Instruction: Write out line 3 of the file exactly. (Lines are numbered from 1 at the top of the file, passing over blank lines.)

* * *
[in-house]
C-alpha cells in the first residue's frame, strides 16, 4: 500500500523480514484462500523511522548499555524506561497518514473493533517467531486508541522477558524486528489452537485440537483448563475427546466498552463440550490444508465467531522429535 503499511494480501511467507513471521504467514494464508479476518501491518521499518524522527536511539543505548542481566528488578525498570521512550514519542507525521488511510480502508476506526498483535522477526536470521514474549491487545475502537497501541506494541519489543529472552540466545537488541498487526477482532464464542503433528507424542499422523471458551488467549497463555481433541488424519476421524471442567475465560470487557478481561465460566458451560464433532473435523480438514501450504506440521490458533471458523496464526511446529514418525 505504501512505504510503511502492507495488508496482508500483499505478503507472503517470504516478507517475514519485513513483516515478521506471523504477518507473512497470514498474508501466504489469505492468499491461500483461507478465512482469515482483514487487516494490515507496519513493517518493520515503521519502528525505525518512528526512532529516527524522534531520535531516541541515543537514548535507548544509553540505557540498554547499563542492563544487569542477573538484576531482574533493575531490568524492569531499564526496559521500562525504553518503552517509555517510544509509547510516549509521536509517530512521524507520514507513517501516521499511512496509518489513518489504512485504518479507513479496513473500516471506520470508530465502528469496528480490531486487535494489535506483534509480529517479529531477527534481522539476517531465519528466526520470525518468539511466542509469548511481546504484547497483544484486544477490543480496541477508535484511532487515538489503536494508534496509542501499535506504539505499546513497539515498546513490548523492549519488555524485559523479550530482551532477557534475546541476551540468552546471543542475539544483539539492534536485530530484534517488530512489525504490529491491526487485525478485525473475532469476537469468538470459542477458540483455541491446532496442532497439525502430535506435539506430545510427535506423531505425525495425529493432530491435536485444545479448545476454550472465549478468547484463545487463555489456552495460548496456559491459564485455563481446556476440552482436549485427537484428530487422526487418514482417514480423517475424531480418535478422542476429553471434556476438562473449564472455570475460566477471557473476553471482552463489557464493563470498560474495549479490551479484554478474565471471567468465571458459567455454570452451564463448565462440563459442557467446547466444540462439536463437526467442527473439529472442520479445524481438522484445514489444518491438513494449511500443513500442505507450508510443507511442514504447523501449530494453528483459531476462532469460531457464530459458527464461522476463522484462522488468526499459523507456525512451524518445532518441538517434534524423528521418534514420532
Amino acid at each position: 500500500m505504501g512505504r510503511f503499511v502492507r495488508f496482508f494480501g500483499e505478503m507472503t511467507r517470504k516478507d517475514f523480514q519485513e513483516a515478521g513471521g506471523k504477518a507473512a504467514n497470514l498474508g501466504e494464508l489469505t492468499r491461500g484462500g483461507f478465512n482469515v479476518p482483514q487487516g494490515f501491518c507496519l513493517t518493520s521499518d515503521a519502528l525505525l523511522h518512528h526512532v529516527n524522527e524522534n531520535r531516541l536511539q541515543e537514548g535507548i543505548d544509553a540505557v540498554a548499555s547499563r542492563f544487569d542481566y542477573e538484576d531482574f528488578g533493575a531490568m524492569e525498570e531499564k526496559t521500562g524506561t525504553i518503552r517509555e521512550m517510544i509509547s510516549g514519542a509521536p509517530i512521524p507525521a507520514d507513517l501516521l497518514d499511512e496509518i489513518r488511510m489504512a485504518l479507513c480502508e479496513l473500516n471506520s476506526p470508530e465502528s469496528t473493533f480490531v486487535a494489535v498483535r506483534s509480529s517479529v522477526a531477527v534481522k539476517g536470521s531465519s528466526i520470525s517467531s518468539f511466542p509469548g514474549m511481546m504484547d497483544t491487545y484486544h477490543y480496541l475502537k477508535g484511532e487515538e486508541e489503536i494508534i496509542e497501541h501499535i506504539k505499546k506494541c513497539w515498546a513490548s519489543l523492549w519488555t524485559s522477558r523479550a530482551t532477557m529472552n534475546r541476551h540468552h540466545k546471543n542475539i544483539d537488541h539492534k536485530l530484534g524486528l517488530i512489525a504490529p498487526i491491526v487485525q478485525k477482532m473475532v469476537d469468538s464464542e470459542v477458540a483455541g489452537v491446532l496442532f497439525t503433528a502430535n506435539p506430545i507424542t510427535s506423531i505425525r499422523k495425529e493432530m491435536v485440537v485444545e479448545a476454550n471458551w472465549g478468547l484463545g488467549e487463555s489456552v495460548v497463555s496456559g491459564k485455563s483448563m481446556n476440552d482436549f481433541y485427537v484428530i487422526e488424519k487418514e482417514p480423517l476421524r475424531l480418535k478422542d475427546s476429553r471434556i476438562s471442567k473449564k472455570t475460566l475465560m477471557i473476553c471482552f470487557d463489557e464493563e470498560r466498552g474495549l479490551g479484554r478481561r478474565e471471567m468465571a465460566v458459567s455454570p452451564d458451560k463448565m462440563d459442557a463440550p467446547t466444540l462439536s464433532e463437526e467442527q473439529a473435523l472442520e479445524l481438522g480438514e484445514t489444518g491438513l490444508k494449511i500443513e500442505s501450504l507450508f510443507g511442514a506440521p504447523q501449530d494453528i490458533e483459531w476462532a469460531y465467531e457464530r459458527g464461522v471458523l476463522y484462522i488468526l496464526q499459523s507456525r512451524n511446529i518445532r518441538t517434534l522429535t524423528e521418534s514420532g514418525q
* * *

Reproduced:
Amino acid at each position: 500500500m505504501g512505504r510503511f503499511v502492507r495488508f496482508f494480501g500483499e505478503m507472503t511467507r517470504k516478507d517475514f523480514q519485513e513483516a515478521g513471521g506471523k504477518a507473512a504467514n497470514l498474508g501466504e494464508l489469505t492468499r491461500g484462500g483461507f478465512n482469515v479476518p482483514q487487516g494490515f501491518c507496519l513493517t518493520s521499518d515503521a519502528l525505525l523511522h518512528h526512532v529516527n524522527e524522534n531520535r531516541l536511539q541515543e537514548g535507548i543505548d544509553a540505557v540498554a548499555s547499563r542492563f544487569d542481566y542477573e538484576d531482574f528488578g533493575a531490568m524492569e525498570e531499564k526496559t521500562g524506561t525504553i518503552r517509555e521512550m517510544i509509547s510516549g514519542a509521536p509517530i512521524p507525521a507520514d507513517l501516521l497518514d499511512e496509518i489513518r488511510m489504512a485504518l479507513c480502508e479496513l473500516n471506520s476506526p470508530e465502528s469496528t473493533f480490531v486487535a494489535v498483535r506483534s509480529s517479529v522477526a531477527v534481522k539476517g536470521s531465519s528466526i520470525s517467531s518468539f511466542p509469548g514474549m511481546m504484547d497483544t491487545y484486544h477490543y480496541l475502537k477508535g484511532e487515538e486508541e489503536i494508534i496509542e497501541h501499535i506504539k505499546k506494541c513497539w515498546a513490548s519489543l523492549w519488555t524485559s522477558r523479550a530482551t532477557m529472552n534475546r541476551h540468552h540466545k546471543n542475539i544483539d537488541h539492534k536485530l530484534g524486528l517488530i512489525a504490529p498487526i491491526v487485525q478485525k477482532m473475532v469476537d469468538s464464542e470459542v477458540a483455541g489452537v491446532l496442532f497439525t503433528a502430535n506435539p506430545i507424542t510427535s506423531i505425525r499422523k495425529e493432530m491435536v485440537v485444545e479448545a476454550n471458551w472465549g478468547l484463545g488467549e487463555s489456552v495460548v497463555s496456559g491459564k485455563s483448563m481446556n476440552d482436549f481433541y485427537v484428530i487422526e488424519k487418514e482417514p480423517l476421524r475424531l480418535k478422542d475427546s476429553r471434556i476438562s471442567k473449564k472455570t475460566l475465560m477471557i473476553c471482552f470487557d463489557e464493563e470498560r466498552g474495549l479490551g479484554r478481561r478474565e471471567m468465571a465460566v458459567s455454570p452451564d458451560k463448565m462440563d459442557a463440550p467446547t466444540l462439536s464433532e463437526e467442527q473439529a473435523l472442520e479445524l481438522g480438514e484445514t489444518g491438513l490444508k494449511i500443513e500442505s501450504l507450508f510443507g511442514a506440521p504447523q501449530d494453528i490458533e483459531w476462532a469460531y465467531e457464530r459458527g464461522v471458523l476463522y484462522i488468526l496464526q499459523s507456525r512451524n511446529i518445532r518441538t517434534l522429535t524423528e521418534s514420532g514418525q